Fed hikes interest rates by 0.75 percentage points for the second consecutive time to fight inflation


The Federal Reserve on Wednesday enacted its second consecutive 0.75
percentage point interest rate increase, taking its benchmark rate to
a range of 2.25%-2.5%.
Chair Jerome Powell said there will be a point where the Fed starts to
slow hikes to assess their impact.
“We actually think we need a period of growth below potential in order
to create some slack,” he said.

The Federal Reserve on Wednesday enacted its second consecutive 0.75
percentage point interest rate increase as it seeks to tamp down
runaway inflation without creating a recession.

In taking the benchmark overnight borrowing rate up to a range of
2.25%-2.5%, the moves in June and July represent the most stringent
consecutive action since the Fed began using the overnight funds’ rate
as the principal tool of monetary policy in the early 1990s.

While the fed funds rate most directly impacts what banks charge each
other for short-term loans, it feeds into a multitude of consumer
products such as adjustable mortgages, auto loans, and credit cards.
The increase takes the funds rate to its highest level since December

Markets largely expected the move after Fed officials telegraphed the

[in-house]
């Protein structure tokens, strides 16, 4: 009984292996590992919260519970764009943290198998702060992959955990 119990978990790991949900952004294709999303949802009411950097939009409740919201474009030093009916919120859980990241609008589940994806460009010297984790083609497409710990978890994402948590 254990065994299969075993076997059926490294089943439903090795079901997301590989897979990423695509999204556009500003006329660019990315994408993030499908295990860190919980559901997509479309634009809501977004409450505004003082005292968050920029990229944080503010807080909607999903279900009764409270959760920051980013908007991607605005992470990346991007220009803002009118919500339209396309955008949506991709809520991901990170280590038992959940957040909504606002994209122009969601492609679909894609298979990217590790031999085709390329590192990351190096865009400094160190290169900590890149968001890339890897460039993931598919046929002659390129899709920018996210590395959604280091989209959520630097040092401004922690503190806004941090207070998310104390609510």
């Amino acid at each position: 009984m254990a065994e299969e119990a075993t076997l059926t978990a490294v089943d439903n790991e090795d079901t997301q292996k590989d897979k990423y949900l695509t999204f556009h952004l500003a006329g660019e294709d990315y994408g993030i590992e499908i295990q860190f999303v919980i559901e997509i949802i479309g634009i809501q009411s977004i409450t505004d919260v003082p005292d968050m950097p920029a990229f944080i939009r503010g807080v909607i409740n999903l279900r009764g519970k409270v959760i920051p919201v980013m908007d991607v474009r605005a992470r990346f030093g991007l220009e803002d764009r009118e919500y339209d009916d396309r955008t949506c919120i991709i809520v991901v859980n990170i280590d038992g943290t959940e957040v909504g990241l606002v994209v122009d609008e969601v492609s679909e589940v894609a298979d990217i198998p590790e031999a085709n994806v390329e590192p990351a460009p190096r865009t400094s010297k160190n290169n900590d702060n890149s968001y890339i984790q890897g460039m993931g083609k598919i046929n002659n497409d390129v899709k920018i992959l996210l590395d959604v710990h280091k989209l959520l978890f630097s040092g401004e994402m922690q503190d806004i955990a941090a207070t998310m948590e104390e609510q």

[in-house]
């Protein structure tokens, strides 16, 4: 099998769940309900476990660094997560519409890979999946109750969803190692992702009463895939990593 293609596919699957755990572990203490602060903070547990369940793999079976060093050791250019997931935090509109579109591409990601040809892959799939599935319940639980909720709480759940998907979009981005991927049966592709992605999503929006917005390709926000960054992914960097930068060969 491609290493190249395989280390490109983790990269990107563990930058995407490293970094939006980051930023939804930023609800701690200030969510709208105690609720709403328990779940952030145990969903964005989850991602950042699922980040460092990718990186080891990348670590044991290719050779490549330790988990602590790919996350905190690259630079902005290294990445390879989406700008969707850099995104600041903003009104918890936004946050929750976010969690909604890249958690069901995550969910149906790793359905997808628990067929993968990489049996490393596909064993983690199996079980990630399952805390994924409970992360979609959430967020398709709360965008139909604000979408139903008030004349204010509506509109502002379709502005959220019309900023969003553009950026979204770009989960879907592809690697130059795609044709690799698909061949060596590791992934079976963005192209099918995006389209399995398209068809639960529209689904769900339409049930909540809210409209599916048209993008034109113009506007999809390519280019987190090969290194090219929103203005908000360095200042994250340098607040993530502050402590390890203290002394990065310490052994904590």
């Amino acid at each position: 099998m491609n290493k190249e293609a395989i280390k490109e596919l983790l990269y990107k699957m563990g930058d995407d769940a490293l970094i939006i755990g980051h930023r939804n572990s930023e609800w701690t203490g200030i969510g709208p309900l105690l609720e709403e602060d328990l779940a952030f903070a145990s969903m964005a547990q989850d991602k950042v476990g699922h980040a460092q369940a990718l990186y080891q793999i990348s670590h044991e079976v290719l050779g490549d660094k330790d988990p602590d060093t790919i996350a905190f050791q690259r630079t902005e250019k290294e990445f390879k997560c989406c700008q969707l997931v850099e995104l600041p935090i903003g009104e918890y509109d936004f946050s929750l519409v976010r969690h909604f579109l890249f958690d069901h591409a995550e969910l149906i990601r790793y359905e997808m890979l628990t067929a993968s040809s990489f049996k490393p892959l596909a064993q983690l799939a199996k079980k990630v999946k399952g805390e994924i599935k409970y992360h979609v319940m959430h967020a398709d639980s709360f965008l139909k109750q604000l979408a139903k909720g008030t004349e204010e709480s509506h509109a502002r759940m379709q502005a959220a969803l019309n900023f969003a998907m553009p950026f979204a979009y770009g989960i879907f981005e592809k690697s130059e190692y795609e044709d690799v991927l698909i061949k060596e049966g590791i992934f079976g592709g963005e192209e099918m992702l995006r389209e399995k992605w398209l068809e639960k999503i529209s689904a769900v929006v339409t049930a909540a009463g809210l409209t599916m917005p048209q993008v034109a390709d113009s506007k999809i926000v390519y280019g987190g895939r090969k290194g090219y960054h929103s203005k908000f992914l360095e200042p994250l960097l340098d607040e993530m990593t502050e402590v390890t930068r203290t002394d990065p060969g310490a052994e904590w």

increase in a series of statements since the June meeting. Stocks hit
their highs after Fed Chair Jerome Powell left the door open about its
next move at the September meeting, saying it would depend on the
data. Central bankers have emphasized the importance of bringing down
inflation even if it means slowing the economy.

“As the stance of monetary policy tightens further, it likely will
become appropriate to slow the pace of increases while we assess how
our cumulative policy adjustments are affecting the economy and
inflation,” Powell said.

In its post-meeting statement, the rate-setting Federal Open Market
Committee cautioned that “recent indicators of spending and production
have softened.”

“Nonetheless, job gains have been robust in recent months, and the
unemployment rate has remained low,” the committee added, using
language similar to the June statement. Officials again described